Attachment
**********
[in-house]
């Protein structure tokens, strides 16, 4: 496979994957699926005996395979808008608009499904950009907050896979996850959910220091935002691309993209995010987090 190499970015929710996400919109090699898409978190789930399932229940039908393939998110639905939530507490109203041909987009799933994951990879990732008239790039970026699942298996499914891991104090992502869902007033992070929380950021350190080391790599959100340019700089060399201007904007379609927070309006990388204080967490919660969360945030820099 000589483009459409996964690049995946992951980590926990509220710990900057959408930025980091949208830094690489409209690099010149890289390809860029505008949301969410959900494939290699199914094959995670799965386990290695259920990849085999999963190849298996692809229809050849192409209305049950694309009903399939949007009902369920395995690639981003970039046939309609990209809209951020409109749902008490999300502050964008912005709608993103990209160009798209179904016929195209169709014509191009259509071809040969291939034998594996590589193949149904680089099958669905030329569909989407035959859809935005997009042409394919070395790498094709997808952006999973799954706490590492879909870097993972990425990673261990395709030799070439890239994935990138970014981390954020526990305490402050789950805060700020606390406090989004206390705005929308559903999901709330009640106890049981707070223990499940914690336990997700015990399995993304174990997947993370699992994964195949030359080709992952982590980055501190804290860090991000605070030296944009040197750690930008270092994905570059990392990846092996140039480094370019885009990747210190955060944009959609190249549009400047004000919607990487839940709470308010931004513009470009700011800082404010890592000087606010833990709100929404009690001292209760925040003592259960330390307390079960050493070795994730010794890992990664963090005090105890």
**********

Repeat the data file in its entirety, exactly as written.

[in-house]
């Protein structure tokens, strides 16, 4: 496979994957699926005996395979808008608009499904950009907050896979996850959910220091935002691309993209995010987090 190499970015929710996400919109090699898409978190789930399932229940039908393939998110639905939530507490109203041909987009799933994951990879990732008239790039970026699942298996499914891991104090992502869902007033992070929380950021350190080391790599959100340019700089060399201007904007379609927070309006990388204080967490919660969360945030820099 000589483009459409996964690049995946992951980590926990509220710990900057959408930025980091949208830094690489409209690099010149890289390809860029505008949301969410959900494939290699199914094959995670799965386990290695259920990849085999999963190849298996692809229809050849192409209305049950694309009903399939949007009902369920395995690639981003970039046939309609990209809209951020409109749902008490999300502050964008912005709608993103990209160009798209179904016929195209169709014509191009259509071809040969291939034998594996590589193949149904680089099958669905030329569909989407035959859809935005997009042409394919070395790498094709997808952006999973799954706490590492879909870097993972990425990673261990395709030799070439890239994935990138970014981390954020526990305490402050789950805060700020606390406090989004206390705005929308559903999901709330009640106890049981707070223990499940914690336990997700015990399995993304174990997947993370699992994964195949030359080709992952982590980055501190804290860090991000605070030296944009040197750690930008270092994905570059990392990846092996140039480094370019885009990747210190955060944009959609190249549009400047004000919607990487839940709470308010931004513009470009700011800082404010890592000087606010833990709100929404009690001292209760925040003592259960330390307390079960050493070795994730010794890992990664963090005090105890």